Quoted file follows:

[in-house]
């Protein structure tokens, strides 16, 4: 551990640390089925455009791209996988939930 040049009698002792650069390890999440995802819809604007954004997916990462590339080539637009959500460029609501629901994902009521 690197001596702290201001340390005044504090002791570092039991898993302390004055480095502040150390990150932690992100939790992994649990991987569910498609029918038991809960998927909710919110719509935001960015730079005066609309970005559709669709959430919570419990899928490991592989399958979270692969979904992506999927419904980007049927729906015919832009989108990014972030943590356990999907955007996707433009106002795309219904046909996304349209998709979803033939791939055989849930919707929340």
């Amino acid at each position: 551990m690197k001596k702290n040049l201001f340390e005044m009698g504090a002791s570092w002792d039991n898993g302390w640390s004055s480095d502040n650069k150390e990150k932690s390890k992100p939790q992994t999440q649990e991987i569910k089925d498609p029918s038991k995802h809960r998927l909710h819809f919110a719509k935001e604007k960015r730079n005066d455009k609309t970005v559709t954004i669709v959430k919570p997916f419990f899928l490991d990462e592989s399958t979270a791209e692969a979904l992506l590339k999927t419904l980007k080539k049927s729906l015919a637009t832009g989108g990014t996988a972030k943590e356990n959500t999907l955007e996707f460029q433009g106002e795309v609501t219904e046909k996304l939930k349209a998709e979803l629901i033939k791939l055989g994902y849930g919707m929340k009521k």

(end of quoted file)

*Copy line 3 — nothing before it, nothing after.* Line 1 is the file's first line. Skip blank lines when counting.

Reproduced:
């Amino acid at each position: 551990m690197k001596k702290n040049l201001f340390e005044m009698g504090a002791s570092w002792d039991n898993g302390w640390s004055s480095d502040n650069k150390e990150k932690s390890k992100p939790q992994t999440q649990e991987i569910k089925d498609p029918s038991k995802h809960r998927l909710h819809f919110a719509k935001e604007k960015r730079n005066d455009k609309t970005v559709t954004i669709v959430k919570p997916f419990f899928l490991d990462e592989s399958t979270a791209e692969a979904l992506l590339k999927t419904l980007k080539k049927s729906l015919a637009t832009g989108g990014t996988a972030k943590e356990n959500t999907l955007e996707f460029q433009g106002e795309v609501t219904e046909k996304l939930k349209a998709e979803l629901i033939k791939l055989g994902y849930g919707m929340k009521k």